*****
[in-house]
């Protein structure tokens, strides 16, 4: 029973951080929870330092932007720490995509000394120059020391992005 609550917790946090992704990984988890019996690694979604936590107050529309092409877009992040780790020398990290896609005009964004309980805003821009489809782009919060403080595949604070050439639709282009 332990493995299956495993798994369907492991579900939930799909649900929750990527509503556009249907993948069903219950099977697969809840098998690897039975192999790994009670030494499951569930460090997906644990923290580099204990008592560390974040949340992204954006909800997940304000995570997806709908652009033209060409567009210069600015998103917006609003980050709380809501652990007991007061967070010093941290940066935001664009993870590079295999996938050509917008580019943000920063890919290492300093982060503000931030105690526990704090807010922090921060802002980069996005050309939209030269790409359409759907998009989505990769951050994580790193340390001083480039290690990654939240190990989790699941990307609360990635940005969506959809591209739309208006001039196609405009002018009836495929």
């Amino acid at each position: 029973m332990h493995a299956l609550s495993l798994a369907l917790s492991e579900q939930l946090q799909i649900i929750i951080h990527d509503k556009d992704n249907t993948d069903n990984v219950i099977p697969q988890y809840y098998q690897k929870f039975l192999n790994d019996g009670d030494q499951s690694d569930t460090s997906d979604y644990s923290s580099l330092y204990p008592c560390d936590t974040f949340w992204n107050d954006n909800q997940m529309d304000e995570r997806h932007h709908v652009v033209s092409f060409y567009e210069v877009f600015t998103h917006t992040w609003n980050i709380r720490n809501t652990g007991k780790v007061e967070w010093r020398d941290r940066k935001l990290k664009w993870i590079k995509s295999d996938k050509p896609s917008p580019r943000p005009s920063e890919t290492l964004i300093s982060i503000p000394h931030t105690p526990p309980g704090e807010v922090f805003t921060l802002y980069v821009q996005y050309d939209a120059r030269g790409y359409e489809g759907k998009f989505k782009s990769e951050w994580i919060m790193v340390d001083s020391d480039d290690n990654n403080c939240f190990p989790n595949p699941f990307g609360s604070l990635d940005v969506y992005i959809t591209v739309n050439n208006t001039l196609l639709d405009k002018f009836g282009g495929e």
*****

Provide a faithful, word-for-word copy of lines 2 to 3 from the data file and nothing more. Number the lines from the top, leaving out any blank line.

């Protein structure tokens, strides 16, 4: 029973951080929870330092932007720490995509000394120059020391992005 609550917790946090992704990984988890019996690694979604936590107050529309092409877009992040780790020398990290896609005009964004309980805003821009489809782009919060403080595949604070050439639709282009 332990493995299956495993798994369907492991579900939930799909649900929750990527509503556009249907993948069903219950099977697969809840098998690897039975192999790994009670030494499951569930460090997906644990923290580099204990008592560390974040949340992204954006909800997940304000995570997806709908652009033209060409567009210069600015998103917006609003980050709380809501652990007991007061967070010093941290940066935001664009993870590079295999996938050509917008580019943000920063890919290492300093982060503000931030105690526990704090807010922090921060802002980069996005050309939209030269790409359409759907998009989505990769951050994580790193340390001083480039290690990654939240190990989790699941990307609360990635940005969506959809591209739309208006001039196609405009002018009836495929």
């Amino acid at each position: 029973m332990h493995a299956l609550s495993l798994a369907l917790s492991e579900q939930l946090q799909i649900i929750i951080h990527d509503k556009d992704n249907t993948d069903n990984v219950i099977p697969q988890y809840y098998q690897k929870f039975l192999n790994d019996g009670d030494q499951s690694d569930t460090s997906d979604y644990s923290s580099l330092y204990p008592c560390d936590t974040f949340w992204n107050d954006n909800q997940m529309d304000e995570r997806h932007h709908v652009v033209s092409f060409y567009e210069v877009f600015t998103h917006t992040w609003n980050i709380r720490n809501t652990g007991k780790v007061e967070w010093r020398d941290r940066k935001l990290k664009w993870i590079k995509s295999d996938k050509p896609s917008p580019r943000p005009s920063e890919t290492l964004i300093s982060i503000p000394h931030t105690p526990p309980g704090e807010v922090f805003t921060l802002y980069v821009q996005y050309d939209a120059r030269g790409y359409e489809g759907k998009f989505k782009s990769e951050w994580i919060m790193v340390d001083s020391d480039d290690n990654n403080c939240f190990p989790n595949p699941f990307g609360s604070l990635d940005v969506y992005i959809t591209v739309n050439n208006t001039l196609l639709d405009k002018f009836g282009g495929e």